Photo: Eugene Wei



Grizzly bear

Grizzlies are the easiest choice for a North American Big 5. They're huge predators and are particularly dangerous.
Photo: Neerav Bhatt



Moose are on the list because of their distinctiveness and also because of their cultural ties to Canada and the American North, although there are also moose in Eurasia, where they're called Eurasian elk.
Photo: Doug Brown



Bison used to virtually carpet the American plains. They were everywhere. Then, naturally, European settlers came and treated them like they were an endless resource, which drove them into endangerment; although, lately, they’ve pulled out of the “endangered” classification, thanks to conservation efforts.
Photo: Kabsik Park


Gray wolf

The gray wolf is not exclusive to North America, but I’m putting it on this list due to its cultural ties, especially to the American West. Historically, gray wolves have existed in pretty much all of North America and Eurasia but were wiped out by humans. Lately, they’ve been making a bit of a comeback, most famously in Yellowstone National Park.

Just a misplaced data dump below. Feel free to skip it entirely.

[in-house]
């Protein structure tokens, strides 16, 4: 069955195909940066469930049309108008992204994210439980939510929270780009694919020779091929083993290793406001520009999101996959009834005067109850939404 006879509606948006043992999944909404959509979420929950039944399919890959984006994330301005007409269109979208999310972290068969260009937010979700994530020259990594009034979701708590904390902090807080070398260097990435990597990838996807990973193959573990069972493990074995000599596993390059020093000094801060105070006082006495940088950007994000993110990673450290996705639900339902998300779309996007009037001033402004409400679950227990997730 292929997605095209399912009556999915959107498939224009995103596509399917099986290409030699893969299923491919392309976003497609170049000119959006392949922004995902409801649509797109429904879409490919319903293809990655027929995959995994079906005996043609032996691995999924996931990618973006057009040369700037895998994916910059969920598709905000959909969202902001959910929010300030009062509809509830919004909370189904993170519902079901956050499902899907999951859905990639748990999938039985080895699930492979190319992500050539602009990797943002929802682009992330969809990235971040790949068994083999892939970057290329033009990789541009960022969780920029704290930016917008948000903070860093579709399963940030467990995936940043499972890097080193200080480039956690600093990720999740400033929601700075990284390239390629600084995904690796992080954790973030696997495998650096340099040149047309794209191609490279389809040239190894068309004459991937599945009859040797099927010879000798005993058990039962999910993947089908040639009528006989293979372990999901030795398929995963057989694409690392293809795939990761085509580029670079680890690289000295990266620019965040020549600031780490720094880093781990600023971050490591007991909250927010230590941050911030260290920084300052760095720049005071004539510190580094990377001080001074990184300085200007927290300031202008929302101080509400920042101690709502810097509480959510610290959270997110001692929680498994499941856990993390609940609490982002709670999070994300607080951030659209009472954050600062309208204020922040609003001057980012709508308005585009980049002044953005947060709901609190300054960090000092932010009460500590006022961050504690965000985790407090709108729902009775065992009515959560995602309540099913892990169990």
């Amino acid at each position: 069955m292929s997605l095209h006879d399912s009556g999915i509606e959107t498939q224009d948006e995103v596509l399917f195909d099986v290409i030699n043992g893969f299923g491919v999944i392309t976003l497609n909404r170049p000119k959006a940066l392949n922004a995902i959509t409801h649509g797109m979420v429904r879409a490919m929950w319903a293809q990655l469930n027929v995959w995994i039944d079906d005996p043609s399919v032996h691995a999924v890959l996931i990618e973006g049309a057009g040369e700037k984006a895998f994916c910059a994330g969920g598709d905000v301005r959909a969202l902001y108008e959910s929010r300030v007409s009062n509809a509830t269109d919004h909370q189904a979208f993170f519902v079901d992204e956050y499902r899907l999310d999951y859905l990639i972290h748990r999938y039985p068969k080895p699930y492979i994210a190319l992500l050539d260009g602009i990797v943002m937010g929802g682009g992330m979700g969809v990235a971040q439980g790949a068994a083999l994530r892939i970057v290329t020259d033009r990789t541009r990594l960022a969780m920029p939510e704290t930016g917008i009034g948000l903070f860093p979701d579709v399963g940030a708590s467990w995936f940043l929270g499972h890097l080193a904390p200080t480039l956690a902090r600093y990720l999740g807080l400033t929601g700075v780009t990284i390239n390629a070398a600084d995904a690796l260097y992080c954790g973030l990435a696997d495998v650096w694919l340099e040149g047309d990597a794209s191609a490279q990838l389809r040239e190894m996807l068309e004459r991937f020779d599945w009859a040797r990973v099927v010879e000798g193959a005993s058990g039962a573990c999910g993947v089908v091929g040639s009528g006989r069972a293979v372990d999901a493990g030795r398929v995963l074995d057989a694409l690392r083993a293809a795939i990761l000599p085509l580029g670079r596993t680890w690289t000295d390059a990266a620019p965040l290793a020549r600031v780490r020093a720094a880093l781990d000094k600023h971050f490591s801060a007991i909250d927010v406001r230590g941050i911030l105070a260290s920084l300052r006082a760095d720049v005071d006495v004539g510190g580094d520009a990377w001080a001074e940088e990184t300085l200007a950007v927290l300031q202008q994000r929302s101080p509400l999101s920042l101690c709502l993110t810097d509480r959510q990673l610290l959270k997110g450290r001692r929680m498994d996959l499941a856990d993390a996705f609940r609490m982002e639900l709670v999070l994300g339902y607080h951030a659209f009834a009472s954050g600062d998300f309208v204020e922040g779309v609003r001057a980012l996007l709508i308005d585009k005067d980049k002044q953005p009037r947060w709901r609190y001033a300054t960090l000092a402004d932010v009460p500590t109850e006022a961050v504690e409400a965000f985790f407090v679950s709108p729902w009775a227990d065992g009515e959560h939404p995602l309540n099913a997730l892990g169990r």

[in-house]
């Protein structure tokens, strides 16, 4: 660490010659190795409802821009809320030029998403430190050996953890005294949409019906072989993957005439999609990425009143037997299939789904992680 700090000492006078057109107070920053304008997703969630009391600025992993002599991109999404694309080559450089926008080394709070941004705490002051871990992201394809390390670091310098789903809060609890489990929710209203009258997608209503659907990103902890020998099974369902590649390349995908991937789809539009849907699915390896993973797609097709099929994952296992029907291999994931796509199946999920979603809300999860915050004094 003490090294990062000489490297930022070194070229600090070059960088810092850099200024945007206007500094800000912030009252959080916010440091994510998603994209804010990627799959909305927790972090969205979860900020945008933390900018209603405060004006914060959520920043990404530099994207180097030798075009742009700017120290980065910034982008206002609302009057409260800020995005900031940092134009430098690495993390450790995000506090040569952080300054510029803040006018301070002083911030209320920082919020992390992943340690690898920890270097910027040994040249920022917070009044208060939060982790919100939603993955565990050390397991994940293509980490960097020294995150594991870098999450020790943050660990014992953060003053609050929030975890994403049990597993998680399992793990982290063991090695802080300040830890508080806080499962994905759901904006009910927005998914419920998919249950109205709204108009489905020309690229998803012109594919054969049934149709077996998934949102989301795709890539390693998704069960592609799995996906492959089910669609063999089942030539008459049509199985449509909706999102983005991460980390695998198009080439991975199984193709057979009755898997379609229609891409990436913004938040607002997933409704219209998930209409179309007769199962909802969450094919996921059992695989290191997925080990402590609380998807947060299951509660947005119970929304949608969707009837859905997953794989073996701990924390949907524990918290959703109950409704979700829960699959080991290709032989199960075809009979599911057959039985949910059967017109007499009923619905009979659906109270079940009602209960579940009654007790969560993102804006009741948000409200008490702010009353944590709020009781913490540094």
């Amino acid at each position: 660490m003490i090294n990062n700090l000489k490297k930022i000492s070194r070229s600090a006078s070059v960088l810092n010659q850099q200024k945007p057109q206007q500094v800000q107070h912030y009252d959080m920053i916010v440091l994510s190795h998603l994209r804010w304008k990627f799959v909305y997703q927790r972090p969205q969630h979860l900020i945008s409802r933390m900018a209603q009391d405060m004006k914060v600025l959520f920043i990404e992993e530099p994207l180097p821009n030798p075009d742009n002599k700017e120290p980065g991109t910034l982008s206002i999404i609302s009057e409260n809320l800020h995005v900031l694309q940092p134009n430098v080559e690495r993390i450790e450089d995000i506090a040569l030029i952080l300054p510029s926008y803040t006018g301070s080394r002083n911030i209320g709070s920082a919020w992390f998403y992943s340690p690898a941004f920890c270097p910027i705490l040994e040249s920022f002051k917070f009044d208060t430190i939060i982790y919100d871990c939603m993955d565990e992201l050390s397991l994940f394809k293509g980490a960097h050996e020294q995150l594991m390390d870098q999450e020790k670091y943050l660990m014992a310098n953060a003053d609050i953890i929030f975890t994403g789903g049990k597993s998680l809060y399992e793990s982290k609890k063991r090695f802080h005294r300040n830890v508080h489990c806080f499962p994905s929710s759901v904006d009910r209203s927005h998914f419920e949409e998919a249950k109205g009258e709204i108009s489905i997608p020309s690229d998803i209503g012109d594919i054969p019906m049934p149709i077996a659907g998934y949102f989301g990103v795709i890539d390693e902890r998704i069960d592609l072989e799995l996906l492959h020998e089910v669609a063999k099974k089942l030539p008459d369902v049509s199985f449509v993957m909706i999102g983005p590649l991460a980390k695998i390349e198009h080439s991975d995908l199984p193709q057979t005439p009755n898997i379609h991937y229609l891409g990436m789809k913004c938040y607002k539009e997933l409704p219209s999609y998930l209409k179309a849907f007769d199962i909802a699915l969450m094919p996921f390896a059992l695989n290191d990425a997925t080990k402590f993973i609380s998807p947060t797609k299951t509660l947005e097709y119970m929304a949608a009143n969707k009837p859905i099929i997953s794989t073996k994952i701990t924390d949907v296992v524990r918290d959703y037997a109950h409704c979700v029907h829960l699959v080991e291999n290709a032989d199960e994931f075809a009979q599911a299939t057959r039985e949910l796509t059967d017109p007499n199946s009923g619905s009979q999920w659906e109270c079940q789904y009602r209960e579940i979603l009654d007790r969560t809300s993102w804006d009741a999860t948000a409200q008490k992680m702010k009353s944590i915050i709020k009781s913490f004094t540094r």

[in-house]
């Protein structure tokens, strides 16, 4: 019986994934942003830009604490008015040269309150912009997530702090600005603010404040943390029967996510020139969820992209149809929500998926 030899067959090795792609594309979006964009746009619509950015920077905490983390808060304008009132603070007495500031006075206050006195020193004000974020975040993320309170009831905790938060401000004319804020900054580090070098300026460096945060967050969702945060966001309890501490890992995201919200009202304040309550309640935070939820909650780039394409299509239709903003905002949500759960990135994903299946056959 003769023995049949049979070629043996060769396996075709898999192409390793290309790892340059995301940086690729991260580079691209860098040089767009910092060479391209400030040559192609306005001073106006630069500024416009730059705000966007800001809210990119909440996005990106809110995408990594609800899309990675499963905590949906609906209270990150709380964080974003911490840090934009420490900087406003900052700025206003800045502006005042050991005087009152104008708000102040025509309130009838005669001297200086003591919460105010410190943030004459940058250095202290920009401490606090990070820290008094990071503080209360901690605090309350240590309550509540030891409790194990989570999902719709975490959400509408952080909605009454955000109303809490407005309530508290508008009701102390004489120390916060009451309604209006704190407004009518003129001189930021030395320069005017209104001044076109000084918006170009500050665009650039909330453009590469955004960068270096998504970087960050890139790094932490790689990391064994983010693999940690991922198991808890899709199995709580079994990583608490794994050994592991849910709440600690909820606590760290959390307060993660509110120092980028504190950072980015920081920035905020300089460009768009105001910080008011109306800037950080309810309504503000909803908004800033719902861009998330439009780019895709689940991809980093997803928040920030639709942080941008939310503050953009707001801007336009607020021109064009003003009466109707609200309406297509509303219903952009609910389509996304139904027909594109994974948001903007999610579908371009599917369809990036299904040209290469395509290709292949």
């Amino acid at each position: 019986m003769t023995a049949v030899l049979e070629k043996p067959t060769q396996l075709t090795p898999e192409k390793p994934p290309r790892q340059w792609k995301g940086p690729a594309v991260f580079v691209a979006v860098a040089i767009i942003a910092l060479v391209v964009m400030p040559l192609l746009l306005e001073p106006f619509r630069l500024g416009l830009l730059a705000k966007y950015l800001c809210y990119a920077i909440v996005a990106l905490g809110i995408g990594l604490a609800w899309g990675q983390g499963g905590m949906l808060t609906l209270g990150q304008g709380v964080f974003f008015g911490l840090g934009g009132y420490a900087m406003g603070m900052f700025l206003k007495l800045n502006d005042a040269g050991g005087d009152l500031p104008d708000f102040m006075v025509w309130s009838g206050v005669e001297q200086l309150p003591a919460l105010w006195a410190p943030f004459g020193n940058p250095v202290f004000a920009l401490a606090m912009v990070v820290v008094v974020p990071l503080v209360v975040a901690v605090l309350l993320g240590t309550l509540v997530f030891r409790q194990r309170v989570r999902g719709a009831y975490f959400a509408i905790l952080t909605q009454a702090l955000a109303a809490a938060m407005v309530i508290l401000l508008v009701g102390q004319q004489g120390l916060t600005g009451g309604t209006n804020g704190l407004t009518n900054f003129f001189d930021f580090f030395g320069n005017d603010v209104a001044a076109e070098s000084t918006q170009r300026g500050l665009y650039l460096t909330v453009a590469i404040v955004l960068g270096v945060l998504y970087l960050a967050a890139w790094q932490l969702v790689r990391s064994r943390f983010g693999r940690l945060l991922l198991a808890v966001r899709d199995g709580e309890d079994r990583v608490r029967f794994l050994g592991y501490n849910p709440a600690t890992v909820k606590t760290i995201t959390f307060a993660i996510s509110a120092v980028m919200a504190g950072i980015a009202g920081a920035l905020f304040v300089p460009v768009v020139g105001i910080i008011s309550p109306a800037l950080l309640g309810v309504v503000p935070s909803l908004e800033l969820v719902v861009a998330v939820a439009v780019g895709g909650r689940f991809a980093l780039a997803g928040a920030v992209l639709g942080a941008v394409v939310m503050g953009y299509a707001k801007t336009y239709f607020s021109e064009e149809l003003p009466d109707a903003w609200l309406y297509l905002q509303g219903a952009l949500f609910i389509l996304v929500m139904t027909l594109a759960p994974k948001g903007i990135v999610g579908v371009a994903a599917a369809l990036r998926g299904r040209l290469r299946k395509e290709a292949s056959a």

Photo: Jason Bechtel


Polar bear

The polar bear can be found in Canada, Alaska, Greenland, and pretty much any other Arctic region. They’re on the list because not only are they rapidly losing their habitat, and are thus decreasing in number, but also because they're particularly dangerous, and are known to hunt humans.
Photo: Visit Greenland




The jaguar is the biggest cat in the Americas. Their habitat extends up into Central America. But they're probably best known for their jungle homes in the Amazon and were culturally important to many early American societies.